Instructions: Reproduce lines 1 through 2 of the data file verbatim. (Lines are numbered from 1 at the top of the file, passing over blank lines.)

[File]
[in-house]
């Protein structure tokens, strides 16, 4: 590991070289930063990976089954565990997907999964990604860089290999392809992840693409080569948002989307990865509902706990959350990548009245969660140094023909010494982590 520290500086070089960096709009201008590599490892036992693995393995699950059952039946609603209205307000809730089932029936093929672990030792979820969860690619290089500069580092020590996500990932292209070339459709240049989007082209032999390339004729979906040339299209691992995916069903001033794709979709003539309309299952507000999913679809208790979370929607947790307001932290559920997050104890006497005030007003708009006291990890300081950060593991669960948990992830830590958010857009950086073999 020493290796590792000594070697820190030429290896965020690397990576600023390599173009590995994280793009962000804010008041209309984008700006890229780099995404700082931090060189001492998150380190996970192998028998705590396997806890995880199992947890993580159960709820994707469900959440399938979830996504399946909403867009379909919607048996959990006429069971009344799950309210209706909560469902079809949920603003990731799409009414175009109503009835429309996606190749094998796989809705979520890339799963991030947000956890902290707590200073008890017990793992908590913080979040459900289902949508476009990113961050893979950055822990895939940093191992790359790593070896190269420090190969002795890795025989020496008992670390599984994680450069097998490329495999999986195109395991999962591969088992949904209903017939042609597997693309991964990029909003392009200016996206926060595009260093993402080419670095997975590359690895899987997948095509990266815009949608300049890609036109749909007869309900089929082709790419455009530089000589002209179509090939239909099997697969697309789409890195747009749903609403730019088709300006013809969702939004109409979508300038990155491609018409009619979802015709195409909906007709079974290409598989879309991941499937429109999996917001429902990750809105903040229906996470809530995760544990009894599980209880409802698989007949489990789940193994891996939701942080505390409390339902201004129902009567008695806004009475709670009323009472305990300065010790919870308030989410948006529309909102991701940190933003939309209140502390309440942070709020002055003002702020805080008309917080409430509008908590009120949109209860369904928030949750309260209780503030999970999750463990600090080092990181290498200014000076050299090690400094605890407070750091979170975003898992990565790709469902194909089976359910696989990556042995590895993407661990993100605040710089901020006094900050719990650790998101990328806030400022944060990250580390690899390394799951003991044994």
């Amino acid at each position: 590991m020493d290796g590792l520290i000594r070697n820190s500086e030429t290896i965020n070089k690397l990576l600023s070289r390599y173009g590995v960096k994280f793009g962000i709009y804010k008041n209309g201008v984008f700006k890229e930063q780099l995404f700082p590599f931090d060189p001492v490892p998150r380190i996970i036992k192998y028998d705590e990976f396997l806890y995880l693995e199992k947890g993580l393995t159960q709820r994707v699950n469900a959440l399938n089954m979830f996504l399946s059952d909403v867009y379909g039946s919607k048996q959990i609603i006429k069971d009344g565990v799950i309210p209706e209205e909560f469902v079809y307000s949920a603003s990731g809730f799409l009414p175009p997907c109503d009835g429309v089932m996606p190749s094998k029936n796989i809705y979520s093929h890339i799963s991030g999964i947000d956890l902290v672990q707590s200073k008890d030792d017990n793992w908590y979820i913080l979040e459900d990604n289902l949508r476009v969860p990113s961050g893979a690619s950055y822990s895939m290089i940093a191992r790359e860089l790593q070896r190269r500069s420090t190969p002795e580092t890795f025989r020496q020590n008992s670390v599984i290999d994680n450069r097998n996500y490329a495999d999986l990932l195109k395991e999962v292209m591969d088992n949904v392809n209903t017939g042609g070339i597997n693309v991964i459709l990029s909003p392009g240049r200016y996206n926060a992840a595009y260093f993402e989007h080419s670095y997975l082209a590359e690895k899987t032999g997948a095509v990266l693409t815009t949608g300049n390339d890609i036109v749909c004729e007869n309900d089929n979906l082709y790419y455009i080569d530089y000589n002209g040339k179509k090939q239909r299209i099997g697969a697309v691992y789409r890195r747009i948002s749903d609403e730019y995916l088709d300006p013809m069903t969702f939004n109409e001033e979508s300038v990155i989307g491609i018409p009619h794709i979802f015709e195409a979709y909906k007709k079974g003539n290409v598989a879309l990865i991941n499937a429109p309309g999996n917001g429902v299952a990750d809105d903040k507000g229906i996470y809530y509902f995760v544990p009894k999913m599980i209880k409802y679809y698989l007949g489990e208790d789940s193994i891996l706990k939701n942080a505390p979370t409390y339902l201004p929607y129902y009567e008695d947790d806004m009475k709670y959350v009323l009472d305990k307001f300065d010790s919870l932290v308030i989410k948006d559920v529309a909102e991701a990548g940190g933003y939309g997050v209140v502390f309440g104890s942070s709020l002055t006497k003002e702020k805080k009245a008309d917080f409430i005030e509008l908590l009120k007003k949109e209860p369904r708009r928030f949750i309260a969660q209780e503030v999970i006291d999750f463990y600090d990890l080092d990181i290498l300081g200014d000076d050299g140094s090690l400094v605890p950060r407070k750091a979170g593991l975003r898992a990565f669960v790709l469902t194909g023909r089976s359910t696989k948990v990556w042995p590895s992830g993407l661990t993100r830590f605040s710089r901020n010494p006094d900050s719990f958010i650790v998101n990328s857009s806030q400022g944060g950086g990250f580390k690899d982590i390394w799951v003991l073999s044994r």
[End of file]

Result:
[in-house]
């Protein structure tokens, strides 16, 4: 590991070289930063990976089954565990997907999964990604860089290999392809992840693409080569948002989307990865509902706990959350990548009245969660140094023909010494982590 520290500086070089960096709009201008590599490892036992693995393995699950059952039946609603209205307000809730089932029936093929672990030792979820969860690619290089500069580092020590996500990932292209070339459709240049989007082209032999390339004729979906040339299209691992995916069903001033794709979709003539309309299952507000999913679809208790979370929607947790307001932290559920997050104890006497005030007003708009006291990890300081950060593991669960948990992830830590958010857009950086073999 020493290796590792000594070697820190030429290896965020690397990576600023390599173009590995994280793009962000804010008041209309984008700006890229780099995404700082931090060189001492998150380190996970192998028998705590396997806890995880199992947890993580159960709820994707469900959440399938979830996504399946909403867009379909919607048996959990006429069971009344799950309210209706909560469902079809949920603003990731799409009414175009109503009835429309996606190749094998796989809705979520890339799963991030947000956890902290707590200073008890017990793992908590913080979040459900289902949508476009990113961050893979950055822990895939940093191992790359790593070896190269420090190969002795890795025989020496008992670390599984994680450069097998490329495999999986195109395991999962591969088992949904209903017939042609597997693309991964990029909003392009200016996206926060595009260093993402080419670095997975590359690895899987997948095509990266815009949608300049890609036109749909007869309900089929082709790419455009530089000589002209179509090939239909099997697969697309789409890195747009749903609403730019088709300006013809969702939004109409979508300038990155491609018409009619979802015709195409909906007709079974290409598989879309991941499937429109999996917001429902990750809105903040229906996470809530995760544990009894599980209880409802698989007949489990789940193994891996939701942080505390409390339902201004129902009567008695806004009475709670009323009472305990300065010790919870308030989410948006529309909102991701940190933003939309209140502390309440942070709020002055003002702020805080008309917080409430509008908590009120949109209860369904928030949750309260209780503030999970999750463990600090080092990181290498200014000076050299090690400094605890407070750091979170975003898992990565790709469902194909089976359910696989990556042995590895993407661990993100605040710089901020006094900050719990650790998101990328806030400022944060990250580390690899390394799951003991044994």